Contrast Roger and Jack from Lord of the Flies.
Roger and Jack are very similar in Lord of the Flies. Both demonstrate an affinity for violence. Roger early on reveals his predilection for bullying when he carefully throws the stones at Henry on the beach; he seems to genuinely enjoy and find pleasure in willfully hurting others. Jack's violent tendencies progress differently than those of Roger's on the island. At first when given an opportunity to kill a piglet, Jack fails to do so, because he is squeamish about the blood. Later, Jack overcomes his trepidation and embraces his savage side that wearing the painted mask has revealed in him.
One main difference between Roger and Jack is their motives for using violence. Jack links violence and fear to control, whether in hunting or making the other boys follow his lead. He uses fear and the threat of violence to maintain his superiority in the tribe. The perfect example of this is when he has Wilfred tied up for no apparent reason to beat him, except to make a public example out of the boy and assert his own power within the tribe. Jack also connects using violence to strategy, as when he points out using the boulder to crush an enemy to Ralph upon their first visit to Castle Rock. Roger, on the other hand, is really only violent because he enjoys the violence and the power derived from it. Again, the scene with Henry indicates his enjoyment of torture and bullying as well as other more infamous scenes in the book, like the slaughter of the sow in chapter eight and Piggy's death.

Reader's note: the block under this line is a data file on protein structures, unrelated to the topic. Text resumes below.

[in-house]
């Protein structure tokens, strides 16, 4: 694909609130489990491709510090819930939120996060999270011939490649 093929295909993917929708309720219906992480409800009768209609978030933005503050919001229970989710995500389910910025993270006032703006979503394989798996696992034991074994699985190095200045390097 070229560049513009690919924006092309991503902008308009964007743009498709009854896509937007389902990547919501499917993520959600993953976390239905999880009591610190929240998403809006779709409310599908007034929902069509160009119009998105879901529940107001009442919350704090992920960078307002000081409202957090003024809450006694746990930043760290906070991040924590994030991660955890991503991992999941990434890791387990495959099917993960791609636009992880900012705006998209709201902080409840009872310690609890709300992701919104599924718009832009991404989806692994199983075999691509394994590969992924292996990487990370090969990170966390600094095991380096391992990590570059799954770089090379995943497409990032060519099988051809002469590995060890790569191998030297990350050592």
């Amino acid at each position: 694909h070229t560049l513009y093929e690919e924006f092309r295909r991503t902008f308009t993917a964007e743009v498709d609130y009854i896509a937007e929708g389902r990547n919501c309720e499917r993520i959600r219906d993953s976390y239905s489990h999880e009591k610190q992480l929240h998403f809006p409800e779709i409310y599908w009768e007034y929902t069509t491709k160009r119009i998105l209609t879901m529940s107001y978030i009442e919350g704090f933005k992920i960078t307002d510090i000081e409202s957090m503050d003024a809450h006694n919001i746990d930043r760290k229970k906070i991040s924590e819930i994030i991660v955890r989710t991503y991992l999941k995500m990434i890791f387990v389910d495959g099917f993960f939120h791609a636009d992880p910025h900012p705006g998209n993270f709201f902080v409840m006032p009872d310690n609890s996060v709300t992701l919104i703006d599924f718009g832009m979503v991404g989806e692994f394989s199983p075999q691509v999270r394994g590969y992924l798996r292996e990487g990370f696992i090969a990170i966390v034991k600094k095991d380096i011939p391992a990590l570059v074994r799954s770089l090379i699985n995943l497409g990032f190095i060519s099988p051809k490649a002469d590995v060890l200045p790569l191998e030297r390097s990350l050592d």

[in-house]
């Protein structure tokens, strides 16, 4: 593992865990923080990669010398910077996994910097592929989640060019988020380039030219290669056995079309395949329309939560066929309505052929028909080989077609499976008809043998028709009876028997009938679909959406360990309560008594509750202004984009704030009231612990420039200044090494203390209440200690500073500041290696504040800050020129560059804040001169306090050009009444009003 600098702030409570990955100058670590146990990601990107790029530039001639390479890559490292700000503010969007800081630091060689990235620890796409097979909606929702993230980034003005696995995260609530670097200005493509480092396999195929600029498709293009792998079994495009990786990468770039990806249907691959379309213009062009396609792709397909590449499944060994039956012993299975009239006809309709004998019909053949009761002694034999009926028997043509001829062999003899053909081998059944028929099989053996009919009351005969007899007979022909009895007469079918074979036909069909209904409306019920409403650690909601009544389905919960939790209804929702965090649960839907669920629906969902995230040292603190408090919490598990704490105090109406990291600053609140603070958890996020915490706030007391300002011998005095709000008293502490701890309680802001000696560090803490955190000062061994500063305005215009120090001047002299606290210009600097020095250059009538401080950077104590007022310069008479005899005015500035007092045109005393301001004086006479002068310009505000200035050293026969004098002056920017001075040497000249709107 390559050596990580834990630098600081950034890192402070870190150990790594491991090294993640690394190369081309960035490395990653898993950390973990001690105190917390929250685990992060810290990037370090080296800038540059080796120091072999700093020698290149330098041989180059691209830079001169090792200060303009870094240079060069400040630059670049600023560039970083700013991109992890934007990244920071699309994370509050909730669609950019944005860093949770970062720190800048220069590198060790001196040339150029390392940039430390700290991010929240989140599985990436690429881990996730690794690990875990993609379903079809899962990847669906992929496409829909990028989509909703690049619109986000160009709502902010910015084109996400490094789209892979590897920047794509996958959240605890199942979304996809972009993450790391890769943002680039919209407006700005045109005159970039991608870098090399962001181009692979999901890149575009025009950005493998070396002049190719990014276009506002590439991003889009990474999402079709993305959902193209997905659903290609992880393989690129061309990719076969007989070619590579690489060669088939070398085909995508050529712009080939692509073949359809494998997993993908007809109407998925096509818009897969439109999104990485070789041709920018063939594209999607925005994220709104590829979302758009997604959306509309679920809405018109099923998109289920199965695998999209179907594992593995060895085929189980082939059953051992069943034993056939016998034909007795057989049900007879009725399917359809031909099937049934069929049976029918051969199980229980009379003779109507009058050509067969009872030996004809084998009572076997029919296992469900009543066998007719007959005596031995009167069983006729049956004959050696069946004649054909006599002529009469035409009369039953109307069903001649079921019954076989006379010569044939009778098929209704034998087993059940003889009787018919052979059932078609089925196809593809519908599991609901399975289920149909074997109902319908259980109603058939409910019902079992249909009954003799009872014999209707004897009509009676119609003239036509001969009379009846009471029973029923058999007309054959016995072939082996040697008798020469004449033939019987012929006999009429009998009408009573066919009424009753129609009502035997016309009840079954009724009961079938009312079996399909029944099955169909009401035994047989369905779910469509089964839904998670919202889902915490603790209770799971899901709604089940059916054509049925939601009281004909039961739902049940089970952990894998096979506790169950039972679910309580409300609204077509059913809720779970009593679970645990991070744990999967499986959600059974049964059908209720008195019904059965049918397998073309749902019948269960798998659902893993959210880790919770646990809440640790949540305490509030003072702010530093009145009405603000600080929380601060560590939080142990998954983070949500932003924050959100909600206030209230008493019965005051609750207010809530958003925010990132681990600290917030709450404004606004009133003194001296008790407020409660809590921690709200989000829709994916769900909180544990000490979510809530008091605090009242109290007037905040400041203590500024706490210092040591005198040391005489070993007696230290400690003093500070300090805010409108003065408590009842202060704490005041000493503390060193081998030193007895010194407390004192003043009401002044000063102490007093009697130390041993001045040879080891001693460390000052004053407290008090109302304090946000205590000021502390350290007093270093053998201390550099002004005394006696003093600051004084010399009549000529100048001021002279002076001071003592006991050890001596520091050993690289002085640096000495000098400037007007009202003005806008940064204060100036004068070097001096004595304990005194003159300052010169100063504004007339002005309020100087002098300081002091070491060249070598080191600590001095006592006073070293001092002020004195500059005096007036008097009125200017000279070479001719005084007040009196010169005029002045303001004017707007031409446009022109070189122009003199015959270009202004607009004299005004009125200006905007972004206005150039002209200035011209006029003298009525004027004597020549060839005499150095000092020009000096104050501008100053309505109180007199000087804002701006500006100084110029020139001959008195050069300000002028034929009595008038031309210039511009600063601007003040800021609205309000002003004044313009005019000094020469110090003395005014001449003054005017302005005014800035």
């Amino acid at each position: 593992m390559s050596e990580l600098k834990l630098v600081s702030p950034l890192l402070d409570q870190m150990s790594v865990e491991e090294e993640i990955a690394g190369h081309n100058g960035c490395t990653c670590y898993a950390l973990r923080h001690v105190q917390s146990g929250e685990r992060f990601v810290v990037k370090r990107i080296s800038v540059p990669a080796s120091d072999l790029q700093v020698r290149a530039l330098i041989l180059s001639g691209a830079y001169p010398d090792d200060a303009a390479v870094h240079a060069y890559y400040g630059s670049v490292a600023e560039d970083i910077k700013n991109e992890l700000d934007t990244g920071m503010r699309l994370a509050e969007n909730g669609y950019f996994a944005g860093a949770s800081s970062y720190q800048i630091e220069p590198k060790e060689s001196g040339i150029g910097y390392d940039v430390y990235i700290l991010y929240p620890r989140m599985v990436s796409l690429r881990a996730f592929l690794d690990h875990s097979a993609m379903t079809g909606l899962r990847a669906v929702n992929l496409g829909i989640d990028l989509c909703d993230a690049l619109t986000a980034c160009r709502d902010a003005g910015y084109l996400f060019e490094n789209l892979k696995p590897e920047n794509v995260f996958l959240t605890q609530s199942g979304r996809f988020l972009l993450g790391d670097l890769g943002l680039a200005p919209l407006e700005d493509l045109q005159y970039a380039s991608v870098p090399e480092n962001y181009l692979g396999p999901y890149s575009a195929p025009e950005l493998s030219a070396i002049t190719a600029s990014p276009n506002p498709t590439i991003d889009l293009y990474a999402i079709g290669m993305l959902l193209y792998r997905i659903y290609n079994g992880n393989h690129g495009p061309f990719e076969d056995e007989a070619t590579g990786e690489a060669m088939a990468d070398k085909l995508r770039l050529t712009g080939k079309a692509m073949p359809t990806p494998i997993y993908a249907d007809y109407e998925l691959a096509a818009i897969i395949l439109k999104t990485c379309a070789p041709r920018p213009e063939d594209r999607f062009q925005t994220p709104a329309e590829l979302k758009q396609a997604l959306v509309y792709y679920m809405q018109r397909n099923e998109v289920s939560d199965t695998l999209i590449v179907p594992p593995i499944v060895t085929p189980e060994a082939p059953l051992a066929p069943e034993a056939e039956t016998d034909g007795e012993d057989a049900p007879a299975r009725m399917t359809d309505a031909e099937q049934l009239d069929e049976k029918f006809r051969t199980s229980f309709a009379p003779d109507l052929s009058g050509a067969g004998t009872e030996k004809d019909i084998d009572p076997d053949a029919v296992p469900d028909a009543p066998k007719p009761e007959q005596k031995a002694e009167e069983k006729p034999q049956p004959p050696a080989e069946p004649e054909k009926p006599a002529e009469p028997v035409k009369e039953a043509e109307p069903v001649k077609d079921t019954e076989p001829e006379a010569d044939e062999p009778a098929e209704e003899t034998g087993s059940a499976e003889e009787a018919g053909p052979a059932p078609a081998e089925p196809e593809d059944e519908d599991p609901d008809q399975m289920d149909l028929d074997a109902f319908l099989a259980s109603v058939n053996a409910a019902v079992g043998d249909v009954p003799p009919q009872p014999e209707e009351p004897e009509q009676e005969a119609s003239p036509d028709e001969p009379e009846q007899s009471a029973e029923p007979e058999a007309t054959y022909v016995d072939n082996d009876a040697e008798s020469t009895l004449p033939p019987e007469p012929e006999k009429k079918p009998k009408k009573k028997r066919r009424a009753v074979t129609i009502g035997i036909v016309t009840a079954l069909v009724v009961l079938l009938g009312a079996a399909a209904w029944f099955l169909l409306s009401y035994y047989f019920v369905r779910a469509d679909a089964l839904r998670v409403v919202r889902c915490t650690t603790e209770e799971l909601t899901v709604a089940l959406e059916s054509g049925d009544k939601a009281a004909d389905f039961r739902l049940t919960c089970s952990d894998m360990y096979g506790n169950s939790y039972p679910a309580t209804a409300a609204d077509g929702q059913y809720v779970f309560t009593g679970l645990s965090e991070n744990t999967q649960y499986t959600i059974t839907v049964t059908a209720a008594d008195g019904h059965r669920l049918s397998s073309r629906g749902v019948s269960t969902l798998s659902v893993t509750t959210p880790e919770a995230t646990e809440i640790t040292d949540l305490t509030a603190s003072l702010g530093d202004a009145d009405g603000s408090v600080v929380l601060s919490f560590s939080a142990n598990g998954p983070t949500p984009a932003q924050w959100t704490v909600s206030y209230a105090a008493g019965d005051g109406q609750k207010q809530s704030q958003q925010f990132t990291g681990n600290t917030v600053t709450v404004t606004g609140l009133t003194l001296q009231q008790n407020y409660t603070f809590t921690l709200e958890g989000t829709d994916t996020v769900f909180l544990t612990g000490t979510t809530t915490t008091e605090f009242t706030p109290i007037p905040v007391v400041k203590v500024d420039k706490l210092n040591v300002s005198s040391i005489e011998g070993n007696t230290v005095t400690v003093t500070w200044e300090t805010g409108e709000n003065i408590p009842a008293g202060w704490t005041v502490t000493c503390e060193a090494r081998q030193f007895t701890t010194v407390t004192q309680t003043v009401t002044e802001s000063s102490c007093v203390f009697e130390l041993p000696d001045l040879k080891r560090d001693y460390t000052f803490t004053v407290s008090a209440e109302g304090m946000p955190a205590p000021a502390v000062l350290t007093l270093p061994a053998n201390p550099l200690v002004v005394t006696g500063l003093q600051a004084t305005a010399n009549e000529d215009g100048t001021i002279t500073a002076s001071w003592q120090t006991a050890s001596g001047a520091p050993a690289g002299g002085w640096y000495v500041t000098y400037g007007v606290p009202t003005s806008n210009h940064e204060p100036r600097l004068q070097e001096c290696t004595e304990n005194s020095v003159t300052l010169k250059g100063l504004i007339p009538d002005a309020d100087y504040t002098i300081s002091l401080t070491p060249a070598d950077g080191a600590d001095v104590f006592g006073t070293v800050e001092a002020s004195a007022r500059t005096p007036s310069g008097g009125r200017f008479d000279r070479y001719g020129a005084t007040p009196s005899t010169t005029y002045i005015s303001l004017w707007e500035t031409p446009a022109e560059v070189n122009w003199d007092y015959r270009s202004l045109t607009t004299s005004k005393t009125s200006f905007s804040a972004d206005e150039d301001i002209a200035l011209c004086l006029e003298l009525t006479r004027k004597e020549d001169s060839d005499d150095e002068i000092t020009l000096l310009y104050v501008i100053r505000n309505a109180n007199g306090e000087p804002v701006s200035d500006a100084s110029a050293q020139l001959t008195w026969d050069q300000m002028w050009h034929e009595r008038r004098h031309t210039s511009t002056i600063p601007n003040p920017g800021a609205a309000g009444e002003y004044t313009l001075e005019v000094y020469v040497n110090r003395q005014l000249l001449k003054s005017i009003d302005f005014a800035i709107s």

Despite the fact that both boys are malevolent savages who enjoy violence and hunting wild pigs, they have completely different personalities. Jack is an extrovert, who is not shy about voicing his opinions. Jack is also a power-hungry individual, who challenges Ralph's authority every chance he gets. He is also a clever manipulator and understands how to motivate his group of hunters. His leadership skills are evident throughout the novel, and he enjoys being the center of attention.
In contrast, Roger is relatively quiet, reserved boy. He is not charismatic or boisterous like Jack and tends to distance himself from the majority of the boys. Roger is also a more sinister individual, who demonstrates an affinity for harming others. By the end of the novel, Roger is portrayed as a more evil, violent individual than Jack.